It’s no secret that I’m a nature lover. And my recent trek around Death Valley National Park has stirred up some long-held ideas about responsibility for our land, so it was perfect timing for me to receive a preview copy of Ed Ayres’ new book, “The Longest Race,” which was just released.
It’s wonderfully written by a lifelong runner (he placed third in the first NYC marathon in 1970) who attempted to break a decades-old age-group record at the oldest and largest ultramarathon in the United States. Ed Ayres was 60 when he ran the 2001 JFK 50 Miler, two months after the 9/11 attacks. He takes us to the starting line, glances back to our roots, and leads us through parallels between sustaining the planet and our own bodies as we age, and on to the finish line. It’s an exciting read, filled with vivid descriptions of the landscapes and what happens in the mind and soul when we push them to their limits.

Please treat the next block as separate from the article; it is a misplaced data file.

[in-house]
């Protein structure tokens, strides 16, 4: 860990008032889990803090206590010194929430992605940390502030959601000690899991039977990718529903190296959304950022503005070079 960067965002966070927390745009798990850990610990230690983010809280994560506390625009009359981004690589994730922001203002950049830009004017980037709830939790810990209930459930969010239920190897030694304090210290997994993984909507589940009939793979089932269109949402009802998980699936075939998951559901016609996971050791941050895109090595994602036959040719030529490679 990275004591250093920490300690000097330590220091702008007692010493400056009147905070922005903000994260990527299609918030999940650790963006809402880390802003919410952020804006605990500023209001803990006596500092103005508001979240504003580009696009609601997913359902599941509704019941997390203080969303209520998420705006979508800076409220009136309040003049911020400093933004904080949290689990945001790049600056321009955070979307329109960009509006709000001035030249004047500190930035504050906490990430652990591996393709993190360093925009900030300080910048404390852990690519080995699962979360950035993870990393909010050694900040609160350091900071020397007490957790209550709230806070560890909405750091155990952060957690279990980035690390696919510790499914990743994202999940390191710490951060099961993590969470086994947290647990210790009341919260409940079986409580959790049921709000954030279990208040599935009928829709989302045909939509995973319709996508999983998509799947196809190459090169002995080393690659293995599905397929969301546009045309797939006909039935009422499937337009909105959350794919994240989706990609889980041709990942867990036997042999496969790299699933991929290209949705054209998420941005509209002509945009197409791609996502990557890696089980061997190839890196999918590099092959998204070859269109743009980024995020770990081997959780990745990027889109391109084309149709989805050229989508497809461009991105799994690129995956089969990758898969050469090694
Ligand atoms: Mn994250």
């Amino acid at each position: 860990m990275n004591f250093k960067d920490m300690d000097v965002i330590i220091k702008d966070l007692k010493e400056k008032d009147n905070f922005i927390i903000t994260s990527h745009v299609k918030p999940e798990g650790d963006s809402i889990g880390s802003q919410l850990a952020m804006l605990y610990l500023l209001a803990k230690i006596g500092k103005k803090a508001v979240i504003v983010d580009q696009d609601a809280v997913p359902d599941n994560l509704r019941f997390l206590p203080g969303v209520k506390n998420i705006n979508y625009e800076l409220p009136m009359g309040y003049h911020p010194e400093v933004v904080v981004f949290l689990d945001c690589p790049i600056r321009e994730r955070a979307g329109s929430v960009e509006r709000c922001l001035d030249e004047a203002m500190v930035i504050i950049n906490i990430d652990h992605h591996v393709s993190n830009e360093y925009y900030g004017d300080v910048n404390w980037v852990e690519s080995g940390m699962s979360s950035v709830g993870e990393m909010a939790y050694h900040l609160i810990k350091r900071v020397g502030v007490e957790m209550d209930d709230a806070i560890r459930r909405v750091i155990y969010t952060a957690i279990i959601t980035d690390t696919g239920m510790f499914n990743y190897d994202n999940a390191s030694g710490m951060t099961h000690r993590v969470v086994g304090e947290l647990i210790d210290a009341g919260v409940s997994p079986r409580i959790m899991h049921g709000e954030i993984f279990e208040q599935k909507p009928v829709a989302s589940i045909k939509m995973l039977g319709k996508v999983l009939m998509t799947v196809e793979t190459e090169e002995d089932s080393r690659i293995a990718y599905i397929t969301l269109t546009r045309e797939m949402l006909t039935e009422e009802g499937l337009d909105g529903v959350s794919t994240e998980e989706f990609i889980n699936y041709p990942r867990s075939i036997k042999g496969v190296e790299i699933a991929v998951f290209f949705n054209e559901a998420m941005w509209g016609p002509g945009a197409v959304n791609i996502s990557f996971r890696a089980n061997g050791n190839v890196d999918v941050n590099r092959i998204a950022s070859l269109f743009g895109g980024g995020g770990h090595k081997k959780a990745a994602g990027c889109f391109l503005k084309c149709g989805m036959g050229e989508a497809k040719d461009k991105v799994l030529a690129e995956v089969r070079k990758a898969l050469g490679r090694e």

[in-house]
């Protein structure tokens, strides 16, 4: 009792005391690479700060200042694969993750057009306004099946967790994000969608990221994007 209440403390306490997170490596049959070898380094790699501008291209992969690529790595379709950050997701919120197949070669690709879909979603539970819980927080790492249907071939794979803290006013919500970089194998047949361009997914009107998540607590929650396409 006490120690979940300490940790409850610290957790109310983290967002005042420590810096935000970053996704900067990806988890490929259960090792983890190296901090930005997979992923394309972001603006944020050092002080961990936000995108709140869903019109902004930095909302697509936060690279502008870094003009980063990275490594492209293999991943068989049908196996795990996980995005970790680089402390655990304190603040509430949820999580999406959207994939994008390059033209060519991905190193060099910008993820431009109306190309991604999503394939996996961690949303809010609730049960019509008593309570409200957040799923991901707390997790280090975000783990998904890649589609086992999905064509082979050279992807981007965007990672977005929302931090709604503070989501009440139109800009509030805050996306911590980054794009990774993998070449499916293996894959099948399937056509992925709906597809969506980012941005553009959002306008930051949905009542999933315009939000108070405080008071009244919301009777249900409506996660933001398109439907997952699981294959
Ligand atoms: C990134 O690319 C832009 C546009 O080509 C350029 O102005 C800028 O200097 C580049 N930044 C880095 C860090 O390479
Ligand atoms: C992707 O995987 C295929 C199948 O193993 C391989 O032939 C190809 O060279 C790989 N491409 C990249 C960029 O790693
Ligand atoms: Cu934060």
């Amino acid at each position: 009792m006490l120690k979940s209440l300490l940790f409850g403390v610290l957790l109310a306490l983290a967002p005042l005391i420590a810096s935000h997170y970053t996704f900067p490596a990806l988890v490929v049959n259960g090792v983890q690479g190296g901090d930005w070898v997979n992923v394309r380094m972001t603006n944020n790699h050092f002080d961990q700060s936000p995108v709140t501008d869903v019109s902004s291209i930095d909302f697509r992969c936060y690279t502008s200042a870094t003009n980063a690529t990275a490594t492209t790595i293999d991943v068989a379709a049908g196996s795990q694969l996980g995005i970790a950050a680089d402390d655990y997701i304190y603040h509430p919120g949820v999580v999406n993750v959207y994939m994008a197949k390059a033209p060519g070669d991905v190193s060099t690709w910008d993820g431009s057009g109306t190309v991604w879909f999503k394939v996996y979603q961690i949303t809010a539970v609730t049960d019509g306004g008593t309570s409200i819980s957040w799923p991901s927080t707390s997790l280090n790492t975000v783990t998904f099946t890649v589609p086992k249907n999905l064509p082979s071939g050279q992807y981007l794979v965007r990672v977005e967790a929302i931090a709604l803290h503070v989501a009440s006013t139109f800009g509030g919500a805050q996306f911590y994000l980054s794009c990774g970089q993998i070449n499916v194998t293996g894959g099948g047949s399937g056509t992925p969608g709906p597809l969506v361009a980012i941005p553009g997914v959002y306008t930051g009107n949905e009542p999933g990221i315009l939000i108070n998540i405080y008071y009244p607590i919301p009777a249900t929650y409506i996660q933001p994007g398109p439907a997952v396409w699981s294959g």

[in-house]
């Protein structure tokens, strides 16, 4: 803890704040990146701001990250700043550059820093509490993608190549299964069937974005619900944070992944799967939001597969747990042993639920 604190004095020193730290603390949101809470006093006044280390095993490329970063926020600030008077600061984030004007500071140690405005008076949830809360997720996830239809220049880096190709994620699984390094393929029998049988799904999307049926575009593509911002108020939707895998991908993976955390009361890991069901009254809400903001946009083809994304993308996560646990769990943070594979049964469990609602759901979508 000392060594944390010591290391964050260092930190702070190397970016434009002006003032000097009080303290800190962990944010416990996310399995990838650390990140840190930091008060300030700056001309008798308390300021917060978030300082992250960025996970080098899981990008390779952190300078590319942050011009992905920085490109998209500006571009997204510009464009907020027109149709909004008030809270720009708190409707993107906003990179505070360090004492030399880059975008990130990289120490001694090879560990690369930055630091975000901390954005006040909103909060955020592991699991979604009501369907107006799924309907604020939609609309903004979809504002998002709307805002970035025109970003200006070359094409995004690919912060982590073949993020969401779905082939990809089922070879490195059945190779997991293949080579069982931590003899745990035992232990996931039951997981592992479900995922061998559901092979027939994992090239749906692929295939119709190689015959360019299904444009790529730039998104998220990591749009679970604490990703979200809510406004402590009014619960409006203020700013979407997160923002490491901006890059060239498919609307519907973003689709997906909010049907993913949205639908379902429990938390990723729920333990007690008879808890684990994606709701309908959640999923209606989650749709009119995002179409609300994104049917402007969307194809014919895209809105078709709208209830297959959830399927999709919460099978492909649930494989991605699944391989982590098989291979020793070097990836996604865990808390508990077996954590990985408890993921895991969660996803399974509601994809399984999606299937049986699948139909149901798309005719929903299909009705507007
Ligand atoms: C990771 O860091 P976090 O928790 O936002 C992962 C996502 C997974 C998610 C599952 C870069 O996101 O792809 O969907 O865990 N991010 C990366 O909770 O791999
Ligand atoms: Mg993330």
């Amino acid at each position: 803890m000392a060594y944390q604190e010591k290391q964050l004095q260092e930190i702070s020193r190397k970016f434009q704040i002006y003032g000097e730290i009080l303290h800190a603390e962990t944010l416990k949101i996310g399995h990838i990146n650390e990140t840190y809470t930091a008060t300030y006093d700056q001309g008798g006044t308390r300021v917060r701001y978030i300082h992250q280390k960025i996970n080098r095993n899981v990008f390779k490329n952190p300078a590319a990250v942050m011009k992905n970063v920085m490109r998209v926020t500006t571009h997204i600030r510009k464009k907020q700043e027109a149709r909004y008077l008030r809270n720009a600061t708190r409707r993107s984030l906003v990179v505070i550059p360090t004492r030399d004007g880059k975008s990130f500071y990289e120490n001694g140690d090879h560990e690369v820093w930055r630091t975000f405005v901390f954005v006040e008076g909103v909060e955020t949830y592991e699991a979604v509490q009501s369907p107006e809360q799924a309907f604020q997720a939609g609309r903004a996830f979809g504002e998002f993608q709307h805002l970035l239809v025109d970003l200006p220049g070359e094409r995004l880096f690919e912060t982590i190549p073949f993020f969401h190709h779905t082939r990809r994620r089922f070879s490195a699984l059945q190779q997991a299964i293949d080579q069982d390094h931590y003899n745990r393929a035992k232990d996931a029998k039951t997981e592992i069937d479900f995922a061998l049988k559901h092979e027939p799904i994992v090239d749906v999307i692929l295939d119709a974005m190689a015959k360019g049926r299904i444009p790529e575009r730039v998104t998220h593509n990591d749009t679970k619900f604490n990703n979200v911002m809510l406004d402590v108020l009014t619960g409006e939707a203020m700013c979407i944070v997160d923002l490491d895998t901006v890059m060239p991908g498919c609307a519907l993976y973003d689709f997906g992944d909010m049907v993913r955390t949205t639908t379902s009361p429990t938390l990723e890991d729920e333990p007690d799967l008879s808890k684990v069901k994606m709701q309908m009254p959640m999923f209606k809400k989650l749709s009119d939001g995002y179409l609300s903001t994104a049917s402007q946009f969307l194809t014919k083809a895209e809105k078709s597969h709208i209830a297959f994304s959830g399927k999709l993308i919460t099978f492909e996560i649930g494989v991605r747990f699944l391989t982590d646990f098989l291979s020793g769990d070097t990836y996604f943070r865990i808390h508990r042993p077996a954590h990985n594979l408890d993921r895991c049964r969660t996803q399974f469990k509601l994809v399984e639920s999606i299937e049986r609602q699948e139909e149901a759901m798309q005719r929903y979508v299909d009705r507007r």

The best running books aren’t entirely about running, and “The Longest Race” fits the bill, centering on social responsibility. It’s obvious that Ed has lots of miles under his feet and has had plenty of time to think, to ponder our existence and the meaning of it all. Ed and I are on the same page, for sure.
Runners and environmentalists will naturally gravitate to this book, but Ed’s interests are so varied and well-represented here, and his wisdom rings so true, that I can recommend it to everyone.